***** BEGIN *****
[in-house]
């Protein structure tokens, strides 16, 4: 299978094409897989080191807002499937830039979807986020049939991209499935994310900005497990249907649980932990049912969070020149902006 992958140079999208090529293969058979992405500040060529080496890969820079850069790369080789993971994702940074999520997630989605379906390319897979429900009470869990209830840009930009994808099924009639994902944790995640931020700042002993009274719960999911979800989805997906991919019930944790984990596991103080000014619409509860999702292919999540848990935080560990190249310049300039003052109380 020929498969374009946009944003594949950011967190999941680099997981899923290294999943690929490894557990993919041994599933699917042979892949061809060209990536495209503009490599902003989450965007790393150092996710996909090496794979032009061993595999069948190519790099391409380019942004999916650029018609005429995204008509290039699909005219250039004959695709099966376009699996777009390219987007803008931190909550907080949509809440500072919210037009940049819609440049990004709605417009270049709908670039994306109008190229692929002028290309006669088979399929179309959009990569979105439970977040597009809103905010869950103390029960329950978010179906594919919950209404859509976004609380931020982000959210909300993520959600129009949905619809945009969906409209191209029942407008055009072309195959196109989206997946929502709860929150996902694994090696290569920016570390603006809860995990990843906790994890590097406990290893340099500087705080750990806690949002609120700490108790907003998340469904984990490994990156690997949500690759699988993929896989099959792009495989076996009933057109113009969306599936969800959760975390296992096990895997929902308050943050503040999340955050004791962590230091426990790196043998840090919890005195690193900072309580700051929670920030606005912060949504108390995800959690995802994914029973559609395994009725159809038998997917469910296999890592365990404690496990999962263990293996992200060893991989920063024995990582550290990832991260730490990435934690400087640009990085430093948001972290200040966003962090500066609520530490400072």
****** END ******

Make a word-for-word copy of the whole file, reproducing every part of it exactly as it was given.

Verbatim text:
[in-house]
């Protein structure tokens, strides 16, 4: 299978094409897989080191807002499937830039979807986020049939991209499935994310900005497990249907649980932990049912969070020149902006 992958140079999208090529293969058979992405500040060529080496890969820079850069790369080789993971994702940074999520997630989605379906390319897979429900009470869990209830840009930009994808099924009639994902944790995640931020700042002993009274719960999911979800989805997906991919019930944790984990596991103080000014619409509860999702292919999540848990935080560990190249310049300039003052109380 020929498969374009946009944003594949950011967190999941680099997981899923290294999943690929490894557990993919041994599933699917042979892949061809060209990536495209503009490599902003989450965007790393150092996710996909090496794979032009061993595999069948190519790099391409380019942004999916650029018609005429995204008509290039699909005219250039004959695709099966376009699996777009390219987007803008931190909550907080949509809440500072919210037009940049819609440049990004709605417009270049709908670039994306109008190229692929002028290309006669088979399929179309959009990569979105439970977040597009809103905010869950103390029960329950978010179906594919919950209404859509976004609380931020982000959210909300993520959600129009949905619809945009969906409209191209029942407008055009072309195959196109989206997946929502709860929150996902694994090696290569920016570390603006809860995990990843906790994890590097406990290893340099500087705080750990806690949002609120700490108790907003998340469904984990490994990156690997949500690759699988993929896989099959792009495989076996009933057109113009969306599936969800959760975390296992096990895997929902308050943050503040999340955050004791962590230091426990790196043998840090919890005195690193900072309580700051929670920030606005912060949504108390995800959690995802994914029973559609395994009725159809038998997917469910296999890592365990404690496990999962263990293996992200060893991989920063024995990582550290990832991260730490990435934690400087640009990085430093948001972290200040966003962090500066609520530490400072």